Meeting Abstract

39.2  Saturday, Jan. 5  Small aspect ratio differences impact hover efficacy among 12 hummingbird species KRUYT, J.W.*; QUICAZAN-RUBIO, E.M.; VAN HEIJST, G.J.F.; ALTSHULER, D.L.; LENTINK, D.; Stanford University; Wageningen University; University of California, Riverside; Technical University of Eindhoven; University of British Columbia; Stanford University; Wageningen University kruyt@stanford.edu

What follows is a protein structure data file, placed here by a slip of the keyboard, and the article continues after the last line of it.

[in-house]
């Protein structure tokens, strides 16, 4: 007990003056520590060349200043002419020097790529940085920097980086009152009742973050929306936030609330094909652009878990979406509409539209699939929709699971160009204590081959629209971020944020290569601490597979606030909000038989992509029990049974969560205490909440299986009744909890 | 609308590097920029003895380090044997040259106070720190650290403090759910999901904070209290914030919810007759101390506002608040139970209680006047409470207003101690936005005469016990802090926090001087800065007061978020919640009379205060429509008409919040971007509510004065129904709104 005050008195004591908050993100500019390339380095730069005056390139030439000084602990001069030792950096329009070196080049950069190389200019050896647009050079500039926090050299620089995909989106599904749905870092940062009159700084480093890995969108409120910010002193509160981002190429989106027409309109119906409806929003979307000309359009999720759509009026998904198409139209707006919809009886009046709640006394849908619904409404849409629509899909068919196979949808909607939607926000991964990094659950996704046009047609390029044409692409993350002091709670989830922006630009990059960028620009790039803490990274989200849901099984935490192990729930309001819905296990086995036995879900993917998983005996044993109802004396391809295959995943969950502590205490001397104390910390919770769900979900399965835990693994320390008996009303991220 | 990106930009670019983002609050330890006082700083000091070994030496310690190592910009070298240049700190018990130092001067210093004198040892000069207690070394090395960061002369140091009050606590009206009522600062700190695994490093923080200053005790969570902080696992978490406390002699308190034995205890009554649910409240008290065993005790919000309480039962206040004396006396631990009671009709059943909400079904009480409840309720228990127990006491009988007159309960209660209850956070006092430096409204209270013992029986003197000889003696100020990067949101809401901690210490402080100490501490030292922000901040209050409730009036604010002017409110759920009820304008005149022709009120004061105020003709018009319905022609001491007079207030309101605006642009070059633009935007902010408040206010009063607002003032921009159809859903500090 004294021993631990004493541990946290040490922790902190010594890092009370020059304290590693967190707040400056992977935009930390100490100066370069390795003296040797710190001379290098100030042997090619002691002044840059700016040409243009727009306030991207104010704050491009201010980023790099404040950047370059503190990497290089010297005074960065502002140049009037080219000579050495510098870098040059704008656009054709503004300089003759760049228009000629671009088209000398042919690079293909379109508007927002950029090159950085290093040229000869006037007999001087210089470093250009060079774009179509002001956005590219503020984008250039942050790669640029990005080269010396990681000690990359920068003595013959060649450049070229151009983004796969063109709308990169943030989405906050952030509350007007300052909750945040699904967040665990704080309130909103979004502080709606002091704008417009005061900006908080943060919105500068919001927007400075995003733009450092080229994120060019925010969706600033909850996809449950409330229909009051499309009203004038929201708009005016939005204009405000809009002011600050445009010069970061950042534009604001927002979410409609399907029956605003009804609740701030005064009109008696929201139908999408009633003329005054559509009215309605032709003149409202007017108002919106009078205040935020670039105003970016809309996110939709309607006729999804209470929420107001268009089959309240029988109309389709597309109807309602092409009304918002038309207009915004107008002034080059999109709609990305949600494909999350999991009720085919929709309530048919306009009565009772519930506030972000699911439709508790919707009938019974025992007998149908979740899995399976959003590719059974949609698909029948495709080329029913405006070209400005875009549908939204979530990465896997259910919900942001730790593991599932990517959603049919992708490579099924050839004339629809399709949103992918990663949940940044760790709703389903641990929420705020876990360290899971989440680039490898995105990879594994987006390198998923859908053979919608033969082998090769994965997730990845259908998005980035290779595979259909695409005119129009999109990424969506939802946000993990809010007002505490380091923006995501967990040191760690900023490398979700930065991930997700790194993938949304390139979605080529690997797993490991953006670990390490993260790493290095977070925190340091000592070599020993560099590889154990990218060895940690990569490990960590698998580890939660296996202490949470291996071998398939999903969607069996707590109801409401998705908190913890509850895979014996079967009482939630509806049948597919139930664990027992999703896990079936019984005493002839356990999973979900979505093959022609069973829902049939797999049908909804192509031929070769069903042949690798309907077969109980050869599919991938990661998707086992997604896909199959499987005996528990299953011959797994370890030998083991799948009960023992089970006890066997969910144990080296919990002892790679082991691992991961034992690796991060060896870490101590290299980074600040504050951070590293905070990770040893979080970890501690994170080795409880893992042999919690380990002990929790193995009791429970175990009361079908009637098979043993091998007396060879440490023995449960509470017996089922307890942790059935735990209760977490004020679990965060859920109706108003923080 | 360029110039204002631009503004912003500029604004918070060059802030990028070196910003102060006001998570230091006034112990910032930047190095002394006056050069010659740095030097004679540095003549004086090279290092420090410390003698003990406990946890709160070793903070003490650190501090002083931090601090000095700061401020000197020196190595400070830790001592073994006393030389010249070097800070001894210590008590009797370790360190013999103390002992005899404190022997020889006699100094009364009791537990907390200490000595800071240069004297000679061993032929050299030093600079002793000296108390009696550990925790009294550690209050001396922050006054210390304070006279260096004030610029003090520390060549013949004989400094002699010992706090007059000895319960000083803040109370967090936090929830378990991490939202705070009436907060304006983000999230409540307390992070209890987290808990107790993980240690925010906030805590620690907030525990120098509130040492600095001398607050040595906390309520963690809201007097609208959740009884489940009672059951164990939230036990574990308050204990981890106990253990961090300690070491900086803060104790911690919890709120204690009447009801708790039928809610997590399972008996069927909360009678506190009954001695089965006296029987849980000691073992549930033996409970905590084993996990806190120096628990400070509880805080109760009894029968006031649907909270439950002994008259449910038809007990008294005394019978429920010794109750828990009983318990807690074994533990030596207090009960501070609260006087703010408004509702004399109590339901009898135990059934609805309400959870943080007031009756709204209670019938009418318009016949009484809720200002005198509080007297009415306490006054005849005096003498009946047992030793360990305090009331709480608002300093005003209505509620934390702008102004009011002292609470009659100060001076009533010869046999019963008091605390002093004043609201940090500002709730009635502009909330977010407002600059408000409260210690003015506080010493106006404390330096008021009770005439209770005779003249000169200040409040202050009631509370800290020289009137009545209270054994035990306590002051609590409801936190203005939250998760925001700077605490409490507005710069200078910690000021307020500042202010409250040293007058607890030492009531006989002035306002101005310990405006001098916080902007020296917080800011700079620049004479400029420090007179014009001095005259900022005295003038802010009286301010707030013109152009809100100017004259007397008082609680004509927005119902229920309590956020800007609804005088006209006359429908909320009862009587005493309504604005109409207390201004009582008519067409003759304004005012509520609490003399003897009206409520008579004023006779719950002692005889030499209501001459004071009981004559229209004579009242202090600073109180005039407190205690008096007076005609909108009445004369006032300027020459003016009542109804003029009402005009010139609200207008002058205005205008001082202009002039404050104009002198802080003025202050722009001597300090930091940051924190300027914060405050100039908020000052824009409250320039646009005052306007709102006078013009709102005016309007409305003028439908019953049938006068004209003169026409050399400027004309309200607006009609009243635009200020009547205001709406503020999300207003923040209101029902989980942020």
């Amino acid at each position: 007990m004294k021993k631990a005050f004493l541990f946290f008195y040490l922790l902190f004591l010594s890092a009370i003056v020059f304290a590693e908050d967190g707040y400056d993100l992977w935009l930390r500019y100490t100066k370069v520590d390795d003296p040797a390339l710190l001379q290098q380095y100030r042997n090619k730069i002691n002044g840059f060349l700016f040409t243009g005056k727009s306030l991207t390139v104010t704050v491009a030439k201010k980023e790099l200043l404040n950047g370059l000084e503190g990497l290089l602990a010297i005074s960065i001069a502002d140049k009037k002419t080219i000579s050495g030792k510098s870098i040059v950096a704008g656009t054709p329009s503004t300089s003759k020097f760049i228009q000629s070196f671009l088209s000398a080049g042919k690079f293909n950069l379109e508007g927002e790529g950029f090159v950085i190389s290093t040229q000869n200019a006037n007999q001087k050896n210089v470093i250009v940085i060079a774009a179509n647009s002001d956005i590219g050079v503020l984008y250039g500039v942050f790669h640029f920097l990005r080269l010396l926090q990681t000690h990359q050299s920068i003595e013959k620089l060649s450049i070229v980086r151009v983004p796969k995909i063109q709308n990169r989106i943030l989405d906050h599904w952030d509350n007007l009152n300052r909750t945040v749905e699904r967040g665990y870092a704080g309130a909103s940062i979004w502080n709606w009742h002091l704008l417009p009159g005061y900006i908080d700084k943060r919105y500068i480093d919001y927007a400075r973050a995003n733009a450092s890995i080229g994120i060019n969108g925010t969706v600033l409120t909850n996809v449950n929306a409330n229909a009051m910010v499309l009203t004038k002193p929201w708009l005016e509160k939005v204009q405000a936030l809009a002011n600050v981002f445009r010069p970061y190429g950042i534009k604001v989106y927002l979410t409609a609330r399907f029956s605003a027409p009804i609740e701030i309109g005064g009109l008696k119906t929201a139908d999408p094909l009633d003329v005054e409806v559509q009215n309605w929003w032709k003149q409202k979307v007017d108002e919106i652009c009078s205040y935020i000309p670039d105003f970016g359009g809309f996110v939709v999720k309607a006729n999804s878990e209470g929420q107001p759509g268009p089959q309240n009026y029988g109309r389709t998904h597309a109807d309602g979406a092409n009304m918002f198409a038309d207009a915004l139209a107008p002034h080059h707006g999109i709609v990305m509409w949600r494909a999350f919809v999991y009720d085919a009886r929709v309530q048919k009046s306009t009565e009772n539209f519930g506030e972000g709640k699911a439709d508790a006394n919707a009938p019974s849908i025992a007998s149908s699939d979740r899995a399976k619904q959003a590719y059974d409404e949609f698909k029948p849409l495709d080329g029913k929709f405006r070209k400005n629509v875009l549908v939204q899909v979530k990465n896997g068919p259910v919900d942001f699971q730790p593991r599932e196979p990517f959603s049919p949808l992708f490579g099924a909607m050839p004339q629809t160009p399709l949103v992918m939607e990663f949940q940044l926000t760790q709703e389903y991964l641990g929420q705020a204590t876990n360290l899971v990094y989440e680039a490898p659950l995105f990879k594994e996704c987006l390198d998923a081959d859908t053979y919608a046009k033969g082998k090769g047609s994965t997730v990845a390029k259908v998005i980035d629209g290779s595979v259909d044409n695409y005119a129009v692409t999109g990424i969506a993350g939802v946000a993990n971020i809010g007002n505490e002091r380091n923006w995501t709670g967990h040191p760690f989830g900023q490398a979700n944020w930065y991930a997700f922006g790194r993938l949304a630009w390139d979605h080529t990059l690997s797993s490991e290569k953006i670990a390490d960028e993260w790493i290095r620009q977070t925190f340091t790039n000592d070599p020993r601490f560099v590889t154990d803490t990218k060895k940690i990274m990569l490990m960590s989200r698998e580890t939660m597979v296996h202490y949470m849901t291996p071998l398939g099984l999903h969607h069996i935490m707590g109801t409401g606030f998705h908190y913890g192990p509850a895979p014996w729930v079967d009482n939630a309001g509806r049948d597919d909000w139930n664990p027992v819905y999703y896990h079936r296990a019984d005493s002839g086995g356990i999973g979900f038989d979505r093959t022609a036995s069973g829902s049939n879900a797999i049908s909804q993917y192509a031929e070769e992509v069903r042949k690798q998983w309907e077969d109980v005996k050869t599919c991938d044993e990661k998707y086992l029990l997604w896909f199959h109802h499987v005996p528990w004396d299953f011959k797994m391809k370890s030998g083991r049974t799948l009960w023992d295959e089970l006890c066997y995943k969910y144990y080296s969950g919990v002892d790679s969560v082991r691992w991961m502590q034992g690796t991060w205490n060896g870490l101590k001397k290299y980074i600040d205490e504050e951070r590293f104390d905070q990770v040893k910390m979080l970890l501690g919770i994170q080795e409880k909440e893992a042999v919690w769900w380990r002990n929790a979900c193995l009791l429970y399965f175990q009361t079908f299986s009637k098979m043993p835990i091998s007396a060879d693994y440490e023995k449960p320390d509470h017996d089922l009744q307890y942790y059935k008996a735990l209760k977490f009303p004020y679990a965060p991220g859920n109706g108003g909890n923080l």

Hovering is a key behavior of hummingbirds that allows them to time-effectively extract nectar from flowers and catch arthropod prey, which is critical to their high-energy lifestyle. The aerodynamic power demands are high during hovering but how these demands compare among different species is not fully understood. Here we compare the quasi-steady aerodynamic performance of wings from 12 species of hummingbirds to determine how wing morphology mediates hovering performance. We attained lift and drag over a range of angles of attack for Reynolds numbers representative for every species. Whereas other spinner experiments recorded negative drag at low angles of attack, our spinner measured drag accurately across the full range of wing angles. The force measurements allow us to compare hover efficacy among different wings through the power factor, which captures the efficacy of hummingbird wings to lift a unit weight with a minimum of aerodynamic power. We found a strong effect of aspect ratio on quasi-steady aerodynamic performance at angles of attack that are relevant to hovering flight in hummingbirds. To quantify the effect of wing morphology on the airflow we performed particle image velocimetry and visualized the leading edge vortex (LEV) for the up and down stroke configuration of the wing. Our findings show that small differences in aspect ratio affect the hover efficacy of spinning hummingbird wings while having only small effect on quasi-steady flow structure. This result shows the value of precise drag force measurements on wings that produce leading edge vortices.